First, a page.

It only takes around four hours to get from Sydney to this wilderness wonderland, with access for 2WD vehicles, and there are picnic tables, barbecue facilities and drop toilets on site, though all drinking water and food will need to be carried in. Once you arrive, pitch the tent in among the scribbly gums and the rugged rock formations, watch for wallabies on land, platypus in the river, and greater gliders up above – and take it easy.
SEALERS COVE, WILSON'S PROMONTORY NATIONAL PARK
If you're hoping to introduce your kids to the joys of hike-in camping, this is the spot to do it. Sealers Cove is a truly beautiful beach and bay on the eastern side of Wilson's Promontory, with golden sands and clear waters. There's no vehicular access, which means those wishing to pitch a tent will have to walk about 10km from the Telegraph Saddle trail head. Fortunately, the hike is a relatively easy one, with no difficult steep sections, and plenty of varied terrain – perfect for family groups.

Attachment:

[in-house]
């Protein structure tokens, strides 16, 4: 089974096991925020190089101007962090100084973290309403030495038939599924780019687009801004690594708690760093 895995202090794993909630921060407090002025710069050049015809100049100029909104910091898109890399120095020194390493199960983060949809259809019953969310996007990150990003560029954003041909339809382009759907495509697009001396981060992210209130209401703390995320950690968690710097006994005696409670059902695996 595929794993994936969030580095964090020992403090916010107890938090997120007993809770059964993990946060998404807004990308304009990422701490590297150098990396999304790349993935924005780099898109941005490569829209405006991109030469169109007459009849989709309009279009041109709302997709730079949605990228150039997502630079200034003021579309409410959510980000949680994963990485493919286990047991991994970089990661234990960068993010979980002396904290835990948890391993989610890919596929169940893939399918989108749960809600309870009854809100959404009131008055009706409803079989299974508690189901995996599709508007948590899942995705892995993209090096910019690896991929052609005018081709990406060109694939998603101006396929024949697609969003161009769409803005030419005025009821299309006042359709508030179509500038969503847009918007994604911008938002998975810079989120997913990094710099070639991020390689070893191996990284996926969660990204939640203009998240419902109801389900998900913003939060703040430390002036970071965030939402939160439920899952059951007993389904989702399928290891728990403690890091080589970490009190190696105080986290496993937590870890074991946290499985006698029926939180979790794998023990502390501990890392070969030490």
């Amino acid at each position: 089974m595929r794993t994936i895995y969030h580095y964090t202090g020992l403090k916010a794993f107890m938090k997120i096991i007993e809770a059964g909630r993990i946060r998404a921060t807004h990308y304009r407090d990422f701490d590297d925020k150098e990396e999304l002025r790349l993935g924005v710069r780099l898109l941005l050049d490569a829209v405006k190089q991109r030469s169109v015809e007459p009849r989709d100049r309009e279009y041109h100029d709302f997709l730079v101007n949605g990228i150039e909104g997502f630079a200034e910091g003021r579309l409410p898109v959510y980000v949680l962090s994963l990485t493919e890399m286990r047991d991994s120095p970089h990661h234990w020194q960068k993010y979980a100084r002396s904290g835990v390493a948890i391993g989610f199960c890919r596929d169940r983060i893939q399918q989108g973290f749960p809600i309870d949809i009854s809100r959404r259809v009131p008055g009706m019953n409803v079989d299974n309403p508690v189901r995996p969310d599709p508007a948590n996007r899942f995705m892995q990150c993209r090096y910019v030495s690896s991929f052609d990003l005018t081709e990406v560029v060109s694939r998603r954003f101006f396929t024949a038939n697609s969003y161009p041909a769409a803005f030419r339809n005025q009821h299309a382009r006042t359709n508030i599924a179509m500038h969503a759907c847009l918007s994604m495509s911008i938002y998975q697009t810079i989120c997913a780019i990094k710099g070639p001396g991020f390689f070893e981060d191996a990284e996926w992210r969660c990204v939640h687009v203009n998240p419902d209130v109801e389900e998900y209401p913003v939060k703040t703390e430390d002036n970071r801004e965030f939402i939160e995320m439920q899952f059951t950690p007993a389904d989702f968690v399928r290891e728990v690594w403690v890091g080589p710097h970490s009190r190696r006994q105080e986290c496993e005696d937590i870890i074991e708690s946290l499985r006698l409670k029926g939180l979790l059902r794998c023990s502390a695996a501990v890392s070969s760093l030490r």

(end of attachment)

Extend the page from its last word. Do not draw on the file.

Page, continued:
It's worth the walk, too, for the privilege of pitching a tent in the shady forest at Sealers and having unfettered access to that beautiful cove, sheltered from prevailing winds. There are a few facilities on site, including drop toilets and picnic tables, but all drinking water and food needs to be carried in. Permits are also required.
BARMAH LAKES CAMPGROUND, BARMAH NATIONAL PARK
Photo: Robert Blackburn/Visit Victoria
Strap the canoe to the roof when you're heading to Barmah Lakes Campground, on the banks of the Murray River, a gentle a three-hour drive north of Melbourne. The main attraction here is that waterway, as well as the lake itself, perfect for canoeing, fishing and swimming.